JUST 6.7 per cent of Cypriots aged between 25 and 64 took part in lifelong learning in 2018, way below the EU average of 11.1 per cent, a newly published Eurostat report shows.
While in most countries more people participate than in the past, the numbers have decreased slightly in Cyprus since 2014, when the percentage was 7.1.
This is not in line with one of the targets under the strategic framework for European cooperation and training (ET 2020) which is that, at European level, an average of at least 15 per cent of adults should participate in lifelong learning by 2020.
The latest results from the EU labour force survey show that the numbers on average improved only slightly and it is unlikely at this point that the EU target will be met. In 2018 the participation rate in the EU stood at 11.1 per cent, 0.2 percentage points above the rate for 2017. The rate has increased gradually since 2015, when it was 10.7 per cent.
On average, across the EU in 2018 the participation rate for adult learning among women was higher (12.1 per cent) than the rate for men (10.1 per cent). In Cyprus, 6.8 per cent of those who participated were men and 6.6 women.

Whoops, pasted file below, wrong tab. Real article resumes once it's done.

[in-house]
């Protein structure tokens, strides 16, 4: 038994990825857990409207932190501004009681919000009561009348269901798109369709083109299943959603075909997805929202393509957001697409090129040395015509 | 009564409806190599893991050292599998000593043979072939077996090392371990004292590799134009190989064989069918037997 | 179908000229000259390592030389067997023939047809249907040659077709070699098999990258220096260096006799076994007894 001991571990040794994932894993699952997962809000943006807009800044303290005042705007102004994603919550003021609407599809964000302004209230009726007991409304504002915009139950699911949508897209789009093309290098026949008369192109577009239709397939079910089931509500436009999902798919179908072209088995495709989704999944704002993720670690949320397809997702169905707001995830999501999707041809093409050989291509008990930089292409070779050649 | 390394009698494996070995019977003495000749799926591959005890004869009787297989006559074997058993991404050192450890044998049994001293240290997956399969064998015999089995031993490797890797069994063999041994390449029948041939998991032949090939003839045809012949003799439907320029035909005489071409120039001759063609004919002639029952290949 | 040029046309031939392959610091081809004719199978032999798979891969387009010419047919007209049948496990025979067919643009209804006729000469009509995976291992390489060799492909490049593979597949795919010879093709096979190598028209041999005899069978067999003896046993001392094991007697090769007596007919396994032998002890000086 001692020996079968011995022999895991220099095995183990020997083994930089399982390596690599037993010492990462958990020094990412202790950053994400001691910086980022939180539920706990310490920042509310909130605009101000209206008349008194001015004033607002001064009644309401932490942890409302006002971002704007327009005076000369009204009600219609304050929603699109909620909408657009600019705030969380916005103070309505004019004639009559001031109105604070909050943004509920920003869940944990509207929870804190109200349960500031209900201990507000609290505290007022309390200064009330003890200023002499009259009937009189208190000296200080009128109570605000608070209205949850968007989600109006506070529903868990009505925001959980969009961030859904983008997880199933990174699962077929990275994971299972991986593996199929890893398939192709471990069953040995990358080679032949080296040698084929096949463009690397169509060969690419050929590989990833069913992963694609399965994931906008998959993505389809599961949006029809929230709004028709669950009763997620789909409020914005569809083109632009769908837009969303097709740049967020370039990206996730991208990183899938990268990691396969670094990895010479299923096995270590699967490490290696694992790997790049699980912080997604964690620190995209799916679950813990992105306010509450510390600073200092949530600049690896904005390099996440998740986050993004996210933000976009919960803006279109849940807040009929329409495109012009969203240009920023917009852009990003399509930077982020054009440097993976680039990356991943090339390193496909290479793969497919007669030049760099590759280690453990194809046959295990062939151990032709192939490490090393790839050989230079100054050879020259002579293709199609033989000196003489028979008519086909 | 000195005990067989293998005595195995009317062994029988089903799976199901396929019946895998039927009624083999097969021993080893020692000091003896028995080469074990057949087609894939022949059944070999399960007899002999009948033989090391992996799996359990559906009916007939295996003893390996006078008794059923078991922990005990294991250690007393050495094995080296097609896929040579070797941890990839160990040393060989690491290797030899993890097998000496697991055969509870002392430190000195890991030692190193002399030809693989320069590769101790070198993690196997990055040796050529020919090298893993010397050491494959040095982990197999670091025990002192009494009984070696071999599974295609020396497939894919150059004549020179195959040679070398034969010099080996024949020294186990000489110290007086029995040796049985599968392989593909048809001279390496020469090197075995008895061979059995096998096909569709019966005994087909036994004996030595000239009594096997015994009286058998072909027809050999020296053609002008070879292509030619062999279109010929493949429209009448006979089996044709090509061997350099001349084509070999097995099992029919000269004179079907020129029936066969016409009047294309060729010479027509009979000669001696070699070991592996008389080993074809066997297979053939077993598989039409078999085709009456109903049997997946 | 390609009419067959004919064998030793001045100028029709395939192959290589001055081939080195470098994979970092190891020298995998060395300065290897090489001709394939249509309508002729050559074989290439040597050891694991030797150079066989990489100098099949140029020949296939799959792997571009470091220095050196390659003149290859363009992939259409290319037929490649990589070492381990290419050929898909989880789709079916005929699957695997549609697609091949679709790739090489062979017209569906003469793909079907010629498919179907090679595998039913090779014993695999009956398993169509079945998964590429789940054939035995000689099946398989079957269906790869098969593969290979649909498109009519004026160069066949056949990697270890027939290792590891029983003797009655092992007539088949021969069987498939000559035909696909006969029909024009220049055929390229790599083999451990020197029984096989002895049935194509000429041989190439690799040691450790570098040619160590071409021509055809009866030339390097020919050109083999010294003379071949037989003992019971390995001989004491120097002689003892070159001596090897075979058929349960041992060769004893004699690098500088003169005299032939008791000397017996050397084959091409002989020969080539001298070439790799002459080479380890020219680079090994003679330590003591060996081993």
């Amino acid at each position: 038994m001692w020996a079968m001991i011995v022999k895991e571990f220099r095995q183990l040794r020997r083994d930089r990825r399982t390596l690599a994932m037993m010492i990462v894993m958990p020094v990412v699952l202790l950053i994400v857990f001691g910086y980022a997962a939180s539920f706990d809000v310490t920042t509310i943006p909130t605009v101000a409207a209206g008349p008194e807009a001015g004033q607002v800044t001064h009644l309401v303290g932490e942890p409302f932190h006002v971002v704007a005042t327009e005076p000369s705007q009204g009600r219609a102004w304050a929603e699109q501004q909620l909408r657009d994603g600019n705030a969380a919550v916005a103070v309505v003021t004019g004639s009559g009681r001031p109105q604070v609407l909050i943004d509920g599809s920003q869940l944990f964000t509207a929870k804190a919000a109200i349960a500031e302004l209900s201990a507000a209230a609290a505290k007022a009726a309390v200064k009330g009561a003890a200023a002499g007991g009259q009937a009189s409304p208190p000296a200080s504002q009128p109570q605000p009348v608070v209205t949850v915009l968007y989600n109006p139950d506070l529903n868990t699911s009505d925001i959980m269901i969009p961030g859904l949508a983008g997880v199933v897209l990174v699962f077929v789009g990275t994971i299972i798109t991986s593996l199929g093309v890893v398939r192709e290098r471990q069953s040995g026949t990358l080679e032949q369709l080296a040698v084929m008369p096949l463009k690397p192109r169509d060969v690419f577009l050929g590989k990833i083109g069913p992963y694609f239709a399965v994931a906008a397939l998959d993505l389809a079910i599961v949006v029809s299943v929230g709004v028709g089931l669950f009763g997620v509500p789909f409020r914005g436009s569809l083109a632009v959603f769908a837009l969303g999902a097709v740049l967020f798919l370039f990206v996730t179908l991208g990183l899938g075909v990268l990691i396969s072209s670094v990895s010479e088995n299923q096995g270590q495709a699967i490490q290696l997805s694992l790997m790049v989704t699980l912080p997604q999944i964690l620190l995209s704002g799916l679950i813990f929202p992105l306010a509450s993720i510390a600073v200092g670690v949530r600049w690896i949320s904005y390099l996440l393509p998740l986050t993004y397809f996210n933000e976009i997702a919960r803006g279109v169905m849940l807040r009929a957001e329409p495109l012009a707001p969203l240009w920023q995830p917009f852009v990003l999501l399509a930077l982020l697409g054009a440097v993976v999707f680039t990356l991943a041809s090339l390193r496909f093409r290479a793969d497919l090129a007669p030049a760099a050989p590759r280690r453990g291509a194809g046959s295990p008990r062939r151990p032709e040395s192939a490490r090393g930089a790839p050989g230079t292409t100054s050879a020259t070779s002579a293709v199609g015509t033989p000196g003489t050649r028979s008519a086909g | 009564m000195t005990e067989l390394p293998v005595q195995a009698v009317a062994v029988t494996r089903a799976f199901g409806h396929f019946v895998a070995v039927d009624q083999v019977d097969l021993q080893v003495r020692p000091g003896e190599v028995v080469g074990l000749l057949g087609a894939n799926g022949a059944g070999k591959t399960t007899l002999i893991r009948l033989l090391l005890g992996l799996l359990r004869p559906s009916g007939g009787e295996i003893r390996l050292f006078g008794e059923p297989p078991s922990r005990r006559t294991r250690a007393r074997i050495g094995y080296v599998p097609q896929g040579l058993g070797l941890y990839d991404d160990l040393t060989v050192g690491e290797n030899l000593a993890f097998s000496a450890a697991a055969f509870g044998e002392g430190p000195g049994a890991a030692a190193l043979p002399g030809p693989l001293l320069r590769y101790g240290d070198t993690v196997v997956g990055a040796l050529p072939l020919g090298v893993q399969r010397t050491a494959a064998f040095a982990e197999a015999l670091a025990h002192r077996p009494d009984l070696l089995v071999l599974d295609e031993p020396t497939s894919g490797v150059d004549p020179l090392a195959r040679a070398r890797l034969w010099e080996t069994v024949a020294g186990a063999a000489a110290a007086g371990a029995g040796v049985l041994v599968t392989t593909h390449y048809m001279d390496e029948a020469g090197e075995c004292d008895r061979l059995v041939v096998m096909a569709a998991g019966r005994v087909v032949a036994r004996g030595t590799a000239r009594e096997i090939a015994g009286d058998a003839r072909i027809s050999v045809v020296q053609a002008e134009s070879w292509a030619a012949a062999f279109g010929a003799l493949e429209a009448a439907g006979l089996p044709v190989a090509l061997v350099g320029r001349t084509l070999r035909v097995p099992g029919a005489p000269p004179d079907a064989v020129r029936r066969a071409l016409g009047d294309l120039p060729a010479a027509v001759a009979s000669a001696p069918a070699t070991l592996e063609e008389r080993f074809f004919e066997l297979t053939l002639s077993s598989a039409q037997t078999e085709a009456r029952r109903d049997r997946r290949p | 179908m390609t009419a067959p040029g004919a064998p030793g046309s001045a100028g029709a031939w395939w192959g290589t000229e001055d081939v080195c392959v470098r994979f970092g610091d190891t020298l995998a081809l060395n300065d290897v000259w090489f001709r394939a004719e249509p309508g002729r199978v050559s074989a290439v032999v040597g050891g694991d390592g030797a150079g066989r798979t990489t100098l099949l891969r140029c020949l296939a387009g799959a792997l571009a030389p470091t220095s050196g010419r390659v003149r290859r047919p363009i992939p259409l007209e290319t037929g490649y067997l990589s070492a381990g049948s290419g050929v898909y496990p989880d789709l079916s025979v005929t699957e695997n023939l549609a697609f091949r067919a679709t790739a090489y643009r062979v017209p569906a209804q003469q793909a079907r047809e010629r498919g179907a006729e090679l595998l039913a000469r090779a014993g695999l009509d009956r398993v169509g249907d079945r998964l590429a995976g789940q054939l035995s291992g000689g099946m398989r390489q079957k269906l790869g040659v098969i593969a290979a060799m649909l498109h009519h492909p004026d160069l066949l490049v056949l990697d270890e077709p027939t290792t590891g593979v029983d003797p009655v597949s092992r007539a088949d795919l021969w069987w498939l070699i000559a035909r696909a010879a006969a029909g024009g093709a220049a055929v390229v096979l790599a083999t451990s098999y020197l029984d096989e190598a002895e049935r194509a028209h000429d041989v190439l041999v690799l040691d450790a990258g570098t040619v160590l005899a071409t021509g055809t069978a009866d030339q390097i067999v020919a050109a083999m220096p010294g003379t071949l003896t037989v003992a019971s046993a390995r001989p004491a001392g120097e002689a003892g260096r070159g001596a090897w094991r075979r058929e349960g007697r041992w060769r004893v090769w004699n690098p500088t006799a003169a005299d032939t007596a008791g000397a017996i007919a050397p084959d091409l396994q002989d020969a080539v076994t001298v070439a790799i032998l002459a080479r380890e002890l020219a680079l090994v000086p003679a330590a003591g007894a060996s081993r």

In the EU member states, the highest rates of adult participation in learning were in Sweden (29.2 per cent), Finland (28.5 per cent) and Denmark (23.5 per cent). In contrast, five member states had participation rates below 5 per cent: Romania (0.9 per cent), Bulgaria (2.5 per cent), Croatia (2.9 per cent), Slovakia (4.0 per cent) and Greece (4.5 per cent).
The report explains how lifelong learning is defined for this survey.
“It encompasses all learning activities undertaken throughout life with the aim of improving knowledge, skills and competences, within personal, civic, social or employment-related perspectives. The intention or aim to learn is the critical point that distinguishes these activities from non-learning activities, such as cultural or sporting activities. Adult learning refers to the participation of adults in lifelong learning. Adult learning usually refers to learning activities after the end of initial education.”
The indicator to measure lifelong learning is defined as the share of people aged 25 to 64 who stated that they received formal or non-formal education and training in the four weeks preceding the survey.